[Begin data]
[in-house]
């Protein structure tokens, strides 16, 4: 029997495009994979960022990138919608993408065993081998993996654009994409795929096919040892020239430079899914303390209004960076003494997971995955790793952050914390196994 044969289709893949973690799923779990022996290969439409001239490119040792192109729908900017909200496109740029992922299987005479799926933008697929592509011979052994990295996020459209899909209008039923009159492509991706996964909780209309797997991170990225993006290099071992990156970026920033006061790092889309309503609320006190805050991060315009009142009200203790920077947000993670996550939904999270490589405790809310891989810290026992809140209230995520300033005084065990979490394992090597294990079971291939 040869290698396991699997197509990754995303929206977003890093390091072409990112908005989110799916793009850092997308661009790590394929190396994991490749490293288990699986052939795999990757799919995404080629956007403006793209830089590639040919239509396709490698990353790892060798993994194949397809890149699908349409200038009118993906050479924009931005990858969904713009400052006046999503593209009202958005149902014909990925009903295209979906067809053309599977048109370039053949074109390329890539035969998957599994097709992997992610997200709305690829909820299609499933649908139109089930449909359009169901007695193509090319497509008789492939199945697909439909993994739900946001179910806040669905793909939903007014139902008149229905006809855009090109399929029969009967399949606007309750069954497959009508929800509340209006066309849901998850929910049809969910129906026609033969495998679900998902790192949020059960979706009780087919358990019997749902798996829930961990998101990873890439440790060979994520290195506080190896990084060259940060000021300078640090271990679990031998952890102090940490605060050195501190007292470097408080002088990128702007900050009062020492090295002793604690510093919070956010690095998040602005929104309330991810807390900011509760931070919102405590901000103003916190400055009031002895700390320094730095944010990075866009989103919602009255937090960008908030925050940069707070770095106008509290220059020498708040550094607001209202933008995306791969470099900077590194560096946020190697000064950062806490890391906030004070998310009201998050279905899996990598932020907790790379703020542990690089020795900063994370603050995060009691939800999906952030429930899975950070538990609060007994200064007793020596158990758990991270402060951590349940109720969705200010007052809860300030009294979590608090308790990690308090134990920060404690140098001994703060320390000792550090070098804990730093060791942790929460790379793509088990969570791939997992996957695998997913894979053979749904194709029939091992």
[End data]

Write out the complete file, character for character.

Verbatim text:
[in-house]
């Protein structure tokens, strides 16, 4: 029997495009994979960022990138919608993408065993081998993996654009994409795929096919040892020239430079899914303390209004960076003494997971995955790793952050914390196994 044969289709893949973690799923779990022996290969439409001239490119040792192109729908900017909200496109740029992922299987005479799926933008697929592509011979052994990295996020459209899909209008039923009159492509991706996964909780209309797997991170990225993006290099071992990156970026920033006061790092889309309503609320006190805050991060315009009142009200203790920077947000993670996550939904999270490589405790809310891989810290026992809140209230995520300033005084065990979490394992090597294990079971291939 040869290698396991699997197509990754995303929206977003890093390091072409990112908005989110799916793009850092997308661009790590394929190396994991490749490293288990699986052939795999990757799919995404080629956007403006793209830089590639040919239509396709490698990353790892060798993994194949397809890149699908349409200038009118993906050479924009931005990858969904713009400052006046999503593209009202958005149902014909990925009903295209979906067809053309599977048109370039053949074109390329890539035969998957599994097709992997992610997200709305690829909820299609499933649908139109089930449909359009169901007695193509090319497509008789492939199945697909439909993994739900946001179910806040669905793909939903007014139902008149229905006809855009090109399929029969009967399949606007309750069954497959009508929800509340209006066309849901998850929910049809969910129906026609033969495998679900998902790192949020059960979706009780087919358990019997749902798996829930961990998101990873890439440790060979994520290195506080190896990084060259940060000021300078640090271990679990031998952890102090940490605060050195501190007292470097408080002088990128702007900050009062020492090295002793604690510093919070956010690095998040602005929104309330991810807390900011509760931070919102405590901000103003916190400055009031002895700390320094730095944010990075866009989103919602009255937090960008908030925050940069707070770095106008509290220059020498708040550094607001209202933008995306791969470099900077590194560096946020190697000064950062806490890391906030004070998310009201998050279905899996990598932020907790790379703020542990690089020795900063994370603050995060009691939800999906952030429930899975950070538990609060007994200064007793020596158990758990991270402060951590349940109720969705200010007052809860300030009294979590608090308790990690308090134990920060404690140098001994703060320390000792550090070098804990730093060791942790929460790379793509088990969570791939997992996957695998997913894979053979749904194709029939091992």